MANY people get pushed or simply fall into a career path. In some cases, a parent or family member convinces a child into a career or the child simply wants to be like the parent.
In other cases, it could be due to economic factor that forces a person to fall into a career to earn a living.
In some instances, they might just realise that the work is no longer fulfilling and choose to make a career change.
Some may decide to make that shift because life has offered them an opportunity to discover their hidden potential.
According to INTI International College Kuala Lumpur counsellor Hany Cheng, one’s career pathway is a significant part of life as it takes up a substantial amount of time in day-to-day living.
She said it can be dynamic and will naturally evolve over time.
“Deciding to make a change reflects a person’s courage to be different. It further suggests a willingness to take risks and venture into something new as there is hope in realising one’s potential through the unexplored paths,” she said.
However, Cheng believes one of the biggest challenges a person can face when wanting to make a career change is not having the support system they need during the process.
“It’s important to have a circle of people who motivate, encourage and believe in your aspirations.
“As the saying goes, ‘no man is an island’, so we all need support especially in making life-changing or career changing decisions.”
Cheng said some career changes may require formal training and education in a specific field, while others may come in informal ways which include coaching, mentorship or shadowing leaders.
“In all circumstances, I believe the process of learning never stops and gaining a higher level of academic qualification only enhances a person’s knowledge and experience,” she added.
Some professionals started out in their careers feeling passionate and idealistic about their job. It’s only after several years of working life do they realise that the job was not what they imagined it to be and that it’s not their cup of tea anymore.
At this point, many professionals find themselves thinking of a career change. This was the case for Anis Fatimah Ibrahim, Stephen Yong and Irwan Ismail Johari. Although the reasons people change careers can vary, for them it revolves around being unsatisfied not only with the work, but with the company and working environment.
The following three individuals made a career change at the right point of their life and they have not looked back.
Lawyer turned travel junkie and freelance travel writer
Former lawyer Anis Fatimah Ibrahim, in her 40s, took a risk and ultimately landed her dream job as a journalist, eventually becoming a travel junkie and freelance travel writer.
But what prompted her to make a career change when she had almost everything — a good salary, her own room, a secretary and a clerk?
“I practiced law for almost five years, in which half the time I did litigation, but I was not happy.
“I thought maybe litigation was not for me, so I switched to corporate law. I was dealing with more than sales and purchase agreement, or conveyance agreement.
“Basically, the job was interesting and I got to meet international clients in the process, but yet I was still not happy,” said Anis.
Questions flitted through her mind, such as “Why am I not enjoying myself as much as I should?” or “Do I have to do this for the next five years or so?”
But at the same time when she was in corporate law, she was sending out articles to newspapers and magazines.
“Some of my articles got published but I never saw it as something I could do.
“And I thought something had to be done because obviously I was enjoying something more than my day job,” she said, adding that it happened towards the end of her corporate law stint. She was at that stage where she had given law a chance but was left bereft of joy.
“So I thought maybe it’s time for me to go. You can’t be waking up every morning and hate what you do,” said Anis.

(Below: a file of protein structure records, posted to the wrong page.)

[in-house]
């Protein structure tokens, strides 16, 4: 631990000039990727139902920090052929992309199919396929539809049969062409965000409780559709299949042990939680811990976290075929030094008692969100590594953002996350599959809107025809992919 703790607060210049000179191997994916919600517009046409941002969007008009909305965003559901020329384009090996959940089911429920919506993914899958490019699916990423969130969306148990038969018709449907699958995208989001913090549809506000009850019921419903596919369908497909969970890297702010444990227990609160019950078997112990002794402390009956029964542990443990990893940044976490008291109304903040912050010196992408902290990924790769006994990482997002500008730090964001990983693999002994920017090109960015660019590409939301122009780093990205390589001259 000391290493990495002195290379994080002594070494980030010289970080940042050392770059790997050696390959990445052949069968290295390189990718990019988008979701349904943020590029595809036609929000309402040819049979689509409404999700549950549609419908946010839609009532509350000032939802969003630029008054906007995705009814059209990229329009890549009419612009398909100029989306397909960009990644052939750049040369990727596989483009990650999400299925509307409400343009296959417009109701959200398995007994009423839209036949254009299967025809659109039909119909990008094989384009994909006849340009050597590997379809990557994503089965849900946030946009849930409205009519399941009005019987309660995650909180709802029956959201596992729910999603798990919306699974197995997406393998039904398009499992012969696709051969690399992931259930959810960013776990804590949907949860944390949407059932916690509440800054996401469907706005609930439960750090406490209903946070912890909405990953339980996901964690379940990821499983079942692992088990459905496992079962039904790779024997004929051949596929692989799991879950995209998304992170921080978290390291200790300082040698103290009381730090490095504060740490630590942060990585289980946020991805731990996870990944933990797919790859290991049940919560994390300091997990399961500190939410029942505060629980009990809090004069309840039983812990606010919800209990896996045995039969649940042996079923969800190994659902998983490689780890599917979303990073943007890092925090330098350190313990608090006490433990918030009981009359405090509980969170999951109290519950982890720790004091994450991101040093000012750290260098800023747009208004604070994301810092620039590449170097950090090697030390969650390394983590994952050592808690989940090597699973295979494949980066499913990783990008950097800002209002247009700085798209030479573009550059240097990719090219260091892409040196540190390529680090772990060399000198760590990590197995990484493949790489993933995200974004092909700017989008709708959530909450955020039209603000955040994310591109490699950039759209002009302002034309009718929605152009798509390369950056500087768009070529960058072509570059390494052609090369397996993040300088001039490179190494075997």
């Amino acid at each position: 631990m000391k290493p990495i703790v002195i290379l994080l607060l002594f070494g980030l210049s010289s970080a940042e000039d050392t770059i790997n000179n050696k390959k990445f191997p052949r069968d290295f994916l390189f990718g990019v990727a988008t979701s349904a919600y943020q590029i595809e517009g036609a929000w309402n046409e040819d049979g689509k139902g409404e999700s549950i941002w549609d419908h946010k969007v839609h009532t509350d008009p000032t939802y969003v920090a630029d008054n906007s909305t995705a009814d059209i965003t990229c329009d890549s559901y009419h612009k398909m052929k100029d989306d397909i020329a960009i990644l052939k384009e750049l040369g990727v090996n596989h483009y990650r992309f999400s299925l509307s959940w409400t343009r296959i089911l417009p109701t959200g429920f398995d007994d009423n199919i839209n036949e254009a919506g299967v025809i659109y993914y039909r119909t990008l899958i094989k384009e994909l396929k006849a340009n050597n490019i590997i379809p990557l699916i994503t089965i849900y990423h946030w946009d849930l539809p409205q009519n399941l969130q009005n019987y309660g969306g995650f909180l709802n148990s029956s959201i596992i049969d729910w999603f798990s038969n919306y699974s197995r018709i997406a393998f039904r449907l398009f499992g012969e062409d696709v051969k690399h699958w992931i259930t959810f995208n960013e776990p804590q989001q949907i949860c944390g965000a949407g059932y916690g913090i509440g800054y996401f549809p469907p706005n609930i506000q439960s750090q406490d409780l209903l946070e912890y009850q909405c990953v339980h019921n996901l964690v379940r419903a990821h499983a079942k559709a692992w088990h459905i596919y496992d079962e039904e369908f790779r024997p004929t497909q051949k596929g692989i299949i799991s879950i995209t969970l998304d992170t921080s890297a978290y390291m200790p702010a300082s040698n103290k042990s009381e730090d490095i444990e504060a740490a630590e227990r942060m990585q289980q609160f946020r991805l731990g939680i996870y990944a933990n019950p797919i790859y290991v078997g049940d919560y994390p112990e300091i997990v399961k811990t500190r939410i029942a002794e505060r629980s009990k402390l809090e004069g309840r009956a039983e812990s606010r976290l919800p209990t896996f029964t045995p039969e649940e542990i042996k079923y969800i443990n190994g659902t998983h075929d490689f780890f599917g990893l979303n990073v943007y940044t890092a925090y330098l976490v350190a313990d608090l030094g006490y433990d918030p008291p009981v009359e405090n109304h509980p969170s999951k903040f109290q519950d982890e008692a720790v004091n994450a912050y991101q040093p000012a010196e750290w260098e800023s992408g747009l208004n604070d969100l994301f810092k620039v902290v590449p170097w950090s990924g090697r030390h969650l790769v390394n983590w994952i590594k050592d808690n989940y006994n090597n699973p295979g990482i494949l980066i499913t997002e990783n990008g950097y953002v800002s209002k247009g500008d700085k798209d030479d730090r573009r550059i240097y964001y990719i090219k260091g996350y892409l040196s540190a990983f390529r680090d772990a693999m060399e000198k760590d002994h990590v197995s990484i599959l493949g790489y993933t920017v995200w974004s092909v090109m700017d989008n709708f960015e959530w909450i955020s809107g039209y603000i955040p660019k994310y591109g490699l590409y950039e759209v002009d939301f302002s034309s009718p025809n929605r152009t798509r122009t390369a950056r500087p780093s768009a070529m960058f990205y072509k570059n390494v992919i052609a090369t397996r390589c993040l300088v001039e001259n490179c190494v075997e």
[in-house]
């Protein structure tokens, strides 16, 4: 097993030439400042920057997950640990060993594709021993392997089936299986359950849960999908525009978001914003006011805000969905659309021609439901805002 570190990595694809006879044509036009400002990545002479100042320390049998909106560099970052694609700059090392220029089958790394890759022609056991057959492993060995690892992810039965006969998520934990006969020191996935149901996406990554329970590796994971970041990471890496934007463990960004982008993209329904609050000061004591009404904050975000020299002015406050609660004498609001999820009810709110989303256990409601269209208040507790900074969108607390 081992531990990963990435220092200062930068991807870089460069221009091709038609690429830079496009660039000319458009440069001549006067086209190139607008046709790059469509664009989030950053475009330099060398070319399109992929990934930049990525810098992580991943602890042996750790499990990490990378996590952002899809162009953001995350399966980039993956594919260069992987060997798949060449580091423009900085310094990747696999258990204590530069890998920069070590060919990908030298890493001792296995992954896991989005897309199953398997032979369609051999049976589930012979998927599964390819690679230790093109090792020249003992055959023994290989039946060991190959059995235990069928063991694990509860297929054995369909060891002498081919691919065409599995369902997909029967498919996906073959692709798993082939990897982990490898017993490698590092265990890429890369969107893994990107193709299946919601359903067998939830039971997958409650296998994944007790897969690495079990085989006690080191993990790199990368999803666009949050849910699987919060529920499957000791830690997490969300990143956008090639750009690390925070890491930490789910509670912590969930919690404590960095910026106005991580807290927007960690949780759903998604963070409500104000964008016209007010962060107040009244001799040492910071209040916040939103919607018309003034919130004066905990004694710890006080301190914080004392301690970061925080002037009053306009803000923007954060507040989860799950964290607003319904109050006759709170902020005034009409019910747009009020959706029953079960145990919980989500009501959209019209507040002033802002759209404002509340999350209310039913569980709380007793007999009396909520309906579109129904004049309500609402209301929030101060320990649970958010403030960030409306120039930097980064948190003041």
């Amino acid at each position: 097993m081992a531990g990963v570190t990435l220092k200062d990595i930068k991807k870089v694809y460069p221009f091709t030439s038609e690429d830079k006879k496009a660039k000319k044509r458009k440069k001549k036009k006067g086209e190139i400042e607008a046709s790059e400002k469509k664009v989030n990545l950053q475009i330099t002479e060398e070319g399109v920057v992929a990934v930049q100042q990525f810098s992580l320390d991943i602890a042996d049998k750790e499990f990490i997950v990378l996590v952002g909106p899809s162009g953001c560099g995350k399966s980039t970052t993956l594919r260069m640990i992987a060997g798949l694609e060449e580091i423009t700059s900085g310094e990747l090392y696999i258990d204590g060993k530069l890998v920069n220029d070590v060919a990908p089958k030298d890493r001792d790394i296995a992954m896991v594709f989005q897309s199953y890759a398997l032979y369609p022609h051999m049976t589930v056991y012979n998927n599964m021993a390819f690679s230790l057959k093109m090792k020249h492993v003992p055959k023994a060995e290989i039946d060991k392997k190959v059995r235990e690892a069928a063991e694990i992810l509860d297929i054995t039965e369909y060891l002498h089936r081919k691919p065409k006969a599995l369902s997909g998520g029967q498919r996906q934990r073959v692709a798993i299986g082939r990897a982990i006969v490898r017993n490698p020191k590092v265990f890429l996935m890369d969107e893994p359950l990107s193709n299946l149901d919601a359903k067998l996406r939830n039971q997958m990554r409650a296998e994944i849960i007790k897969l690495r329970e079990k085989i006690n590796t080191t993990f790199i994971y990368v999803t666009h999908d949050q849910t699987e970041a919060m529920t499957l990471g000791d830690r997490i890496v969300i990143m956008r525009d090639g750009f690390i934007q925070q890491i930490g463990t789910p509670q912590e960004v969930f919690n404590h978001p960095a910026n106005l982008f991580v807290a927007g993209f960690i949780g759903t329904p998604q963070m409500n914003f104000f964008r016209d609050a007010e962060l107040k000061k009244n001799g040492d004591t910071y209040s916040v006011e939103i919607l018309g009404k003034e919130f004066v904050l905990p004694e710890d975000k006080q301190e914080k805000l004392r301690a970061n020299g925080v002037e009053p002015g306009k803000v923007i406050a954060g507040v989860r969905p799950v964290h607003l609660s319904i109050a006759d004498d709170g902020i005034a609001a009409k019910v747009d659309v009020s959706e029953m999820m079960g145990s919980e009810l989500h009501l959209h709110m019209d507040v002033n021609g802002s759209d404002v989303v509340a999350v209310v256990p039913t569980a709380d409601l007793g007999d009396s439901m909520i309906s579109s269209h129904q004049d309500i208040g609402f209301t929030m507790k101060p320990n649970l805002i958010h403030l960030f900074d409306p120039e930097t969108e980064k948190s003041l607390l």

By that time she was in her early 30s.
Anis then quit her job and took a month-long break before she joined the New Straits Times in 2003.
Her stint as a reporter lasted up until 2010. She then landed a job in Astro as a Digital Senior Editor (News) until 2012.
“After I quit my job and started freelancing, I had more time to travel. At that point of time, I didn’t know what I was going to do and what was going to happen.
“The Trans-Siberian Railway journey I took opened my eyes to a slower and deeper way of travel,” she said, adding that was the starting point of freelance travel writing.
Anis said she was lucky because the then editor of New Sunday Times had asked her to contribute her travel stories for her own column which lasted for almost three years.
The moral of the story, said Anis, is that it all boils down to luck and having the right connections.
“You will be better off to change careers if you have enough years in whatever you were already doing and you have established yourself first. If you jumped straight to something new, people might not know you right away,” she said.
Anis said she likes travelling and enjoys writing so in a way she found her true calling.
“If you want to change career paths do it while you are still young because it is easier and less risky to try something new.
“But make sure your interest is compatible with your career change. And also, you have to be mentally prepared to settle for a pay cut.
“Being a freelance writer, you really have to diversify your sources of income and be ready to do things you never thought you would do.
“It is important for you to give some credit to the job you are in first. When you’ve reached a certain point when you couldn’t take it anymore, then you have to decide,” she added.
Graphic designer turned diving instructor
Eight years ago, Irwan Ismail Johari, 37, signed up for his first open water diver course and he instantly fell in love with the ocean.
For him, its like a completely different world where “you leave your stress” on the surface.
Since then, he has never looked back and dived his way into the deepest ocean. His hard work
paid off as he is now a certified PADI Master Scuba Diver Trainer and Emergency First Responders Instructor.
Like many other boys during their teens, Irwan had set his eyes on graphic design and built his career in the publishing and design industry.
“I loved being a graphic designer because that was what I studied for but after many years of having to work odd hours with tight deadlines and deal with people and their attitudes, I began to feel suffocated,” said Irwan.
While he was still attached to the design industry, he went on a scuba discovery as a tryout before getting into a certification course.
“I wasn’t sure at that time and wasn’t quite ready to take the plunge into a certification course, so the scuba discovery programme seemed to be the right thing to do.